Governor says Crestline will rise from ashes
Praising students and staff of burned school, Inslee cites resilience
Friday, March 22, 2013
Students and educators from Crestline Elementary School, which burned down last month, received a boost to their spirits Friday afternoon, when Washington Gov. Jay Inslee visited and promised to help them get a new building as soon as possible.
Standing in front of the Vancouver school's charred shell, Inslee chatted with about 10 students, and praised them for their strength. He said he was impressed that the district was found substitute classrooms for the displaced students in a matter of days.
"These are some of the most stalwart, resilient students," Inslee said. "I'm really inspired by what you're doing here. When I talk to other students and teachers, I'll tell them about your story and the great work you're doing, and I'll come back when the new school's built."
The governor also discussed the plan for rebuilding the school. Evergreen Public
Schools Superintendent John Deeder told Inslee that insurance will cover about two-thirds of the cost, but he's hoping the state can help with the rest in its capital budget this year.
Doing so would take legislative action, however.
"There was a deadline to get stuff in for the capital budget, and this school burned down three days after that deadline," Deeder said.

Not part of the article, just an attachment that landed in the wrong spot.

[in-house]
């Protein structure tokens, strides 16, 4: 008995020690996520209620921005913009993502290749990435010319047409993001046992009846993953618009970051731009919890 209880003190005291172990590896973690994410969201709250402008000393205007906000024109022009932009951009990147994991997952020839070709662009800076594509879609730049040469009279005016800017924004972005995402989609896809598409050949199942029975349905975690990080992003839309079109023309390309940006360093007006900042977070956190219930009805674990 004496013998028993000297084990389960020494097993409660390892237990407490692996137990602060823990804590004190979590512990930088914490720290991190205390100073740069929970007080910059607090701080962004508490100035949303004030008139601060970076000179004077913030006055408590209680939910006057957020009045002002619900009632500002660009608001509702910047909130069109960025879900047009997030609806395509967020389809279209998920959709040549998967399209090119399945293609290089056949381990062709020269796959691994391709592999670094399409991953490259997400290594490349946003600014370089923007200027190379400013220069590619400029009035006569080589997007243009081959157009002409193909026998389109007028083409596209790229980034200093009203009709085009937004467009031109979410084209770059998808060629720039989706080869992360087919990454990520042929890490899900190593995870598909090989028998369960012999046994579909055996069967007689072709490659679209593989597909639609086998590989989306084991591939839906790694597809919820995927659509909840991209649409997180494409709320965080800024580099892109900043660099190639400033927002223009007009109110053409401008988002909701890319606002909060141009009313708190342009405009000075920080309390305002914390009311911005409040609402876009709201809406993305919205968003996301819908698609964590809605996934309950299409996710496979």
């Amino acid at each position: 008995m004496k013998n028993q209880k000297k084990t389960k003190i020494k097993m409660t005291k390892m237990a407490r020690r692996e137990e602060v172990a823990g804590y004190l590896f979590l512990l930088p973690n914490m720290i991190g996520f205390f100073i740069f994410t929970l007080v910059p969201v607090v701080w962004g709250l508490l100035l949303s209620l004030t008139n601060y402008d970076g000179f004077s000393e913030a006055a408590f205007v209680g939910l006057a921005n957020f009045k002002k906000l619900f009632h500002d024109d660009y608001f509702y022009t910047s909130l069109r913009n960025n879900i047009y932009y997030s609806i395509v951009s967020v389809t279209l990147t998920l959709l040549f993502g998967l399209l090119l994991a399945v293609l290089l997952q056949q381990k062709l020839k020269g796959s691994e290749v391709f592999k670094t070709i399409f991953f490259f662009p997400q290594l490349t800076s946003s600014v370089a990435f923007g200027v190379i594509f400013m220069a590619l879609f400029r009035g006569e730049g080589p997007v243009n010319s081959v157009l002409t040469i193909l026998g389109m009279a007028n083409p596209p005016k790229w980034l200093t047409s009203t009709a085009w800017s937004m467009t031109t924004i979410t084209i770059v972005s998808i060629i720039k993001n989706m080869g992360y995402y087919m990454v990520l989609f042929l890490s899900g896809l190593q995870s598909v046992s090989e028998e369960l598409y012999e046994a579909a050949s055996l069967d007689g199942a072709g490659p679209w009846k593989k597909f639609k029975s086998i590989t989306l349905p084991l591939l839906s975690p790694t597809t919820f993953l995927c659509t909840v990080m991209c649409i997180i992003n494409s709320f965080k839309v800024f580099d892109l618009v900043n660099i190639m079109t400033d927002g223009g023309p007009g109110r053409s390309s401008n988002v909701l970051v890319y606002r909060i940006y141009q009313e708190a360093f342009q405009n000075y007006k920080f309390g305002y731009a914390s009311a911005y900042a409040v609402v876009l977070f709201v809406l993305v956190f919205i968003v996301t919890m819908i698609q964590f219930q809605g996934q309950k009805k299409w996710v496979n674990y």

"What we're asking for is an emergency clause in the capital budget (bill) to allow them to release funds to us while we're building the school rather than after we build it. That will keep us from having to borrow money to replace the school."
Inslee praised Crestline's former building for its energy efficiency, and said he hopes the new building will follow in that tradition. The district hopes to have a new school built by September 2014, educators told the governor.
"This is a good way to save taxpayers money, to not waste energy in school buildings, so I'm very encouraged that the plan is to have another LEED (Leadership in Energy and Environmental Design) status building," Inslee said.
At Crestline, some students participated as "watt watchers," and one of their duties was to make sure lights were turned off when they weren't in use, Crestline Principal Bobbi Hite said.
Hite and Deeder said Inslee's visit will be one that sticks with the students for many years to come.
"These kids will never forget this day," said. "We know people care, but it's a nice reminder that people are reaching out to us and supporting us."
'Student of the Day'
Inslee dubbed Crestline fourth grader Josh Krzysiak, 9, "Student of the Day" for Washington state after Josh was able to tell the governor what "resilient" means. As a reward, Inslee took the Washington state apple pin he was wearing on his lapel to put on the boy's Crestline Lions sweatshirt.
"I was kind of nervous because it was a little bit weird to meet someone famous and just talk to them," Josh said after the event. He added: "I feel really sad that the school burned down, so I'm glad that other schools have offered us help to let us be in their school."